Sounds like you had a wonderful experience, and I totally understand. I admire your dedication in making a plan and executing it. You have an experience so one can take from you.

No photo here either! I took the grandkids (7 & 5) to a community event at the state science museum - and left my camera behind. I knew I could not keep up with them, make sure they used the glasses properly, and have any kind of viewing myself if I was fiddling with the camera. So instead of pictures, I had the Experience, making memories with the boys. They got to make pinhole viewers, act out the roles of suns, moons and planets, talk to meteorologists and NASA folk, use eclipse glasses mounted inside dinosaur masks, get eclipses painted on their faces and other fun stuff. Sometimes we need the experience more than the pictures, and then we just make the pictures with our eyes. I have enjoyed viewing the photos others took, and NASA did a much better job than I could have. It was a magical kind of day.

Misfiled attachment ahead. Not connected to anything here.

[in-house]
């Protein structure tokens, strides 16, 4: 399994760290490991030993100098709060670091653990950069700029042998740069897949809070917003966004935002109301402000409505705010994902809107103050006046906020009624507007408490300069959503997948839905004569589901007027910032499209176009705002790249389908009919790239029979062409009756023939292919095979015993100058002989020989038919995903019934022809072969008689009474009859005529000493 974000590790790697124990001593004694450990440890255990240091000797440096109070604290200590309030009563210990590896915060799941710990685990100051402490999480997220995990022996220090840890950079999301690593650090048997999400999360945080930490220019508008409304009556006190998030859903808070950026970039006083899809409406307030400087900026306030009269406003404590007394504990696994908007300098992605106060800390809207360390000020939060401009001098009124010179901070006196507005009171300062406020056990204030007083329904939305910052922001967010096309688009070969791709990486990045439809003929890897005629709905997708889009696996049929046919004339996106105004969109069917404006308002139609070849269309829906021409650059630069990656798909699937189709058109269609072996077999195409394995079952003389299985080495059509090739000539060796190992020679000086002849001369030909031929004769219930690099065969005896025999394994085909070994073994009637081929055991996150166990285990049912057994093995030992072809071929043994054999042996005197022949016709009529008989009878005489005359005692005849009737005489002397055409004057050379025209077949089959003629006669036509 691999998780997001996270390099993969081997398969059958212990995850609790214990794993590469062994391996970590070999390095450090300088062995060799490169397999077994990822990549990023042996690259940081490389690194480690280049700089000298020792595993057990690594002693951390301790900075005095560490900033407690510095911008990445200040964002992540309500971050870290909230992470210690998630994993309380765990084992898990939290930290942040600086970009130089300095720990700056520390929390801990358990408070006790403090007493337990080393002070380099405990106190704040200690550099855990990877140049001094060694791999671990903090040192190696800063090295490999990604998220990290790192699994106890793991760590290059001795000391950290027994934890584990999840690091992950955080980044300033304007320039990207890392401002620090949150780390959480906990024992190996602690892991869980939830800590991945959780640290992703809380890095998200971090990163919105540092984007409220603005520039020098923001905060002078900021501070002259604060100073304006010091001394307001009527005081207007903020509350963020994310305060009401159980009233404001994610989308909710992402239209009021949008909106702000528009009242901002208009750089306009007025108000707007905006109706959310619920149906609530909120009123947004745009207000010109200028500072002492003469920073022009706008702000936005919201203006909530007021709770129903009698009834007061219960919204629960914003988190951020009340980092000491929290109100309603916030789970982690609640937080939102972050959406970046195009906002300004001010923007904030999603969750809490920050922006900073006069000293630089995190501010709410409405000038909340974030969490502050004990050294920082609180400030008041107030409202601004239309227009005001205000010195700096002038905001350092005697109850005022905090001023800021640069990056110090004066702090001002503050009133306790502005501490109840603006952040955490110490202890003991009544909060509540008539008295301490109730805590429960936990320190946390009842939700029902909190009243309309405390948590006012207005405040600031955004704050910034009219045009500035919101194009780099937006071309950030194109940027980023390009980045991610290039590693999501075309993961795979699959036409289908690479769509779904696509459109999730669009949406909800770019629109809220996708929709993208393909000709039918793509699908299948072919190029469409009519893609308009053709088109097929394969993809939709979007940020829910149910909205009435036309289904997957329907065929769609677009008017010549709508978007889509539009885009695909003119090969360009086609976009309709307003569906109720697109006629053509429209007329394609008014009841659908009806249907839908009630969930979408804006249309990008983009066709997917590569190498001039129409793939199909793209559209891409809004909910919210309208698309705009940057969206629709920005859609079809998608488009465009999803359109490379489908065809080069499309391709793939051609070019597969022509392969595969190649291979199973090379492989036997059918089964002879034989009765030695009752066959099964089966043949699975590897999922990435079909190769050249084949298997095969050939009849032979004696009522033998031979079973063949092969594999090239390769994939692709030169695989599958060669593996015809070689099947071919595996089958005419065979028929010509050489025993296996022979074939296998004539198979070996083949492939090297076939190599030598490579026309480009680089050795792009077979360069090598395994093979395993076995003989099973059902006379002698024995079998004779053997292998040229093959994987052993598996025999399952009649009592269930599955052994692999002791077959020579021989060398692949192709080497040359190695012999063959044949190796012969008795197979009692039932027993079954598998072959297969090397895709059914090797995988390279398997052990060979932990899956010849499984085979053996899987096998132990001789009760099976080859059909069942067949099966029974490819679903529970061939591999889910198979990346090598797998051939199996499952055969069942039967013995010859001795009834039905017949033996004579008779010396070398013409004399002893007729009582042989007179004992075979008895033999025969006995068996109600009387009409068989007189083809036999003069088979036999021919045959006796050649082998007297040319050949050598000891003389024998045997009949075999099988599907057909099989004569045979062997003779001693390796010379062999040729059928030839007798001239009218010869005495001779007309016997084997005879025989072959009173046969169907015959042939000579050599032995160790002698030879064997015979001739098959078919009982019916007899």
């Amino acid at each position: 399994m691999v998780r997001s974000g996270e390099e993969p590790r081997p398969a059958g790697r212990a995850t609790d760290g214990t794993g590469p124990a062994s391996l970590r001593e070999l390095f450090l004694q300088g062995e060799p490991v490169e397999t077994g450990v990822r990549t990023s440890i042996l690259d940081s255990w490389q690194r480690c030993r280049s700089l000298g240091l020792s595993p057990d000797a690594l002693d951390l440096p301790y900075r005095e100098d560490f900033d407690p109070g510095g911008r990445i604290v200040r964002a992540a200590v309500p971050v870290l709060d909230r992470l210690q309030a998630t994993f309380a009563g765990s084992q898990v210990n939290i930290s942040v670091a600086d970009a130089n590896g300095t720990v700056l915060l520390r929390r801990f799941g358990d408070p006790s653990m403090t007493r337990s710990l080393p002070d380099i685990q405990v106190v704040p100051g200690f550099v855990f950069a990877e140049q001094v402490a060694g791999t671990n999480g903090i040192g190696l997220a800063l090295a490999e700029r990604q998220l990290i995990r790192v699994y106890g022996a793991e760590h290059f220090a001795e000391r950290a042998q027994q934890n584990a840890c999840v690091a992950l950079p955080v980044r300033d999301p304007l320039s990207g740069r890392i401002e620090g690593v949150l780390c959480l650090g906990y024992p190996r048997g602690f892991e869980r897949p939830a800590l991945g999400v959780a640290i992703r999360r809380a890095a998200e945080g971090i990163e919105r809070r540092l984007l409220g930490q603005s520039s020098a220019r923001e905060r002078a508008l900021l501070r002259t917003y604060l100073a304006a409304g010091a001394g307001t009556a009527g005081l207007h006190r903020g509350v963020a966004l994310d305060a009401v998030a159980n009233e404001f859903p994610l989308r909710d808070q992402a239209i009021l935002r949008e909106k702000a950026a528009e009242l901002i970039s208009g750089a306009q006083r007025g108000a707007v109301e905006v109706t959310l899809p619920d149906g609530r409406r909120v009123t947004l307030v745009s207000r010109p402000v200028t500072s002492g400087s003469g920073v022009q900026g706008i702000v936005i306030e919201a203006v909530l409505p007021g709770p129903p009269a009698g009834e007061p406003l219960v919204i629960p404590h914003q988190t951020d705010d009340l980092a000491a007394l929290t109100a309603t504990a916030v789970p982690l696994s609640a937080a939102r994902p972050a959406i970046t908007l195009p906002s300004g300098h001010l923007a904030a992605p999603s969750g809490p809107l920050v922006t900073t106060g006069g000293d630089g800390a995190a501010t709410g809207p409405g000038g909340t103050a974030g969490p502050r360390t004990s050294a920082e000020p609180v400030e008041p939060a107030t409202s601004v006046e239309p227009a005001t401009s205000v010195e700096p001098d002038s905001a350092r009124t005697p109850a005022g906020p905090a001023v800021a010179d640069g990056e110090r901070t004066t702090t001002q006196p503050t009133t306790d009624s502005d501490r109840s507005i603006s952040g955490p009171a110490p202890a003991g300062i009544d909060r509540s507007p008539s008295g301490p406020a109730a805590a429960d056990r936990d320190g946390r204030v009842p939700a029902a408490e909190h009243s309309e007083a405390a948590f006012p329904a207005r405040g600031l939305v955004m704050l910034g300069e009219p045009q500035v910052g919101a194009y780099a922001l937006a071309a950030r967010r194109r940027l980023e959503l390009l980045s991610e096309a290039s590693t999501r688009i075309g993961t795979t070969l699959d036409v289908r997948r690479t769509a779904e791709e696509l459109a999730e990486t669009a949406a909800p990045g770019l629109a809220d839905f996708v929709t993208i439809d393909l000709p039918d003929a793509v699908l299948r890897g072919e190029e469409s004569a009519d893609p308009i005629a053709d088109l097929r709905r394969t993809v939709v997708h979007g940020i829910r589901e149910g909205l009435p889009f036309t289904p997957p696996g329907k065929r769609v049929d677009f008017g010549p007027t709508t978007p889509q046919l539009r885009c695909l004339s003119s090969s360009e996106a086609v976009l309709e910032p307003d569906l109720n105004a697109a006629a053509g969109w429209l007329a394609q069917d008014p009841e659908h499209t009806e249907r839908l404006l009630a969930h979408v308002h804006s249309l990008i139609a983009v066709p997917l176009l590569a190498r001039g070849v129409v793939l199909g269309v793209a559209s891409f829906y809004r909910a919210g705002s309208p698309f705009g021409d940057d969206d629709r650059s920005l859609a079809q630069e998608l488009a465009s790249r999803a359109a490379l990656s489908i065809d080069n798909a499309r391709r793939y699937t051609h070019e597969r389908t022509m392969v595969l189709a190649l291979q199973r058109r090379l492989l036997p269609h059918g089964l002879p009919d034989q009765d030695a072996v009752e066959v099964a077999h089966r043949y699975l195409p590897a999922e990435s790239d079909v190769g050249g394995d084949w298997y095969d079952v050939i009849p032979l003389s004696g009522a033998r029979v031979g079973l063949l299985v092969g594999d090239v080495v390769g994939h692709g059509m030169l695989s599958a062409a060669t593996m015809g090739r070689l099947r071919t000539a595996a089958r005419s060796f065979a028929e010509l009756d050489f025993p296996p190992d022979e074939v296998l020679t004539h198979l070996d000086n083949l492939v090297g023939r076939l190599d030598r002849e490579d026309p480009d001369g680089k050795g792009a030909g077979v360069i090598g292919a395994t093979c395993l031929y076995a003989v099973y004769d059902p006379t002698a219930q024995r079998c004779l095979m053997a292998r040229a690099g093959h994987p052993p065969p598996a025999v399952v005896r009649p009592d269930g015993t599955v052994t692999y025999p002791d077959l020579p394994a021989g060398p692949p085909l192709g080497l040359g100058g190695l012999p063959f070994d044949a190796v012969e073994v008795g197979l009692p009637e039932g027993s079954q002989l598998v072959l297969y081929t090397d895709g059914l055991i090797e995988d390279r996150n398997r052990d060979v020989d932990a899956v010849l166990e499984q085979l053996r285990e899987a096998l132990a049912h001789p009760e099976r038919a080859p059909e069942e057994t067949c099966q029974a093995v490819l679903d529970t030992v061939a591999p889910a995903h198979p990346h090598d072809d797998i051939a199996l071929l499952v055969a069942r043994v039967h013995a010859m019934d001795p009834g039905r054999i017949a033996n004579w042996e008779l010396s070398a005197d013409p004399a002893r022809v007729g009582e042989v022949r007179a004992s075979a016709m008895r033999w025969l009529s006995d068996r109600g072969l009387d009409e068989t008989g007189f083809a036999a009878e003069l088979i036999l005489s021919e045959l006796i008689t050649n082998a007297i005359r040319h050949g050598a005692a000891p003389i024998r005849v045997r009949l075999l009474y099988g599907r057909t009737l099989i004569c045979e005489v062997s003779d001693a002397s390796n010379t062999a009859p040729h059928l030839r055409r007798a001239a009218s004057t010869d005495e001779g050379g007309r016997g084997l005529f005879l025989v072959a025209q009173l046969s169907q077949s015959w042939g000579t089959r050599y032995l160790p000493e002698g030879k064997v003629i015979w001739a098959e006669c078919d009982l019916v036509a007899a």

Like you, I want another venue the next time around, if I make it till then!
"God gave me photography so that I could pray with my eyes" - Dewitt Jones

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Charles Haacker
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Post by Charles Haacker » Tue Aug 22, 2017 12:15 pm

Both Martha's and Minnie's experiences are just absolutely great! Sometimes it is just the having-of-the-experience that matters. (Y)
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Post by LindaShorey » Tue Aug 22, 2017 1:12 pm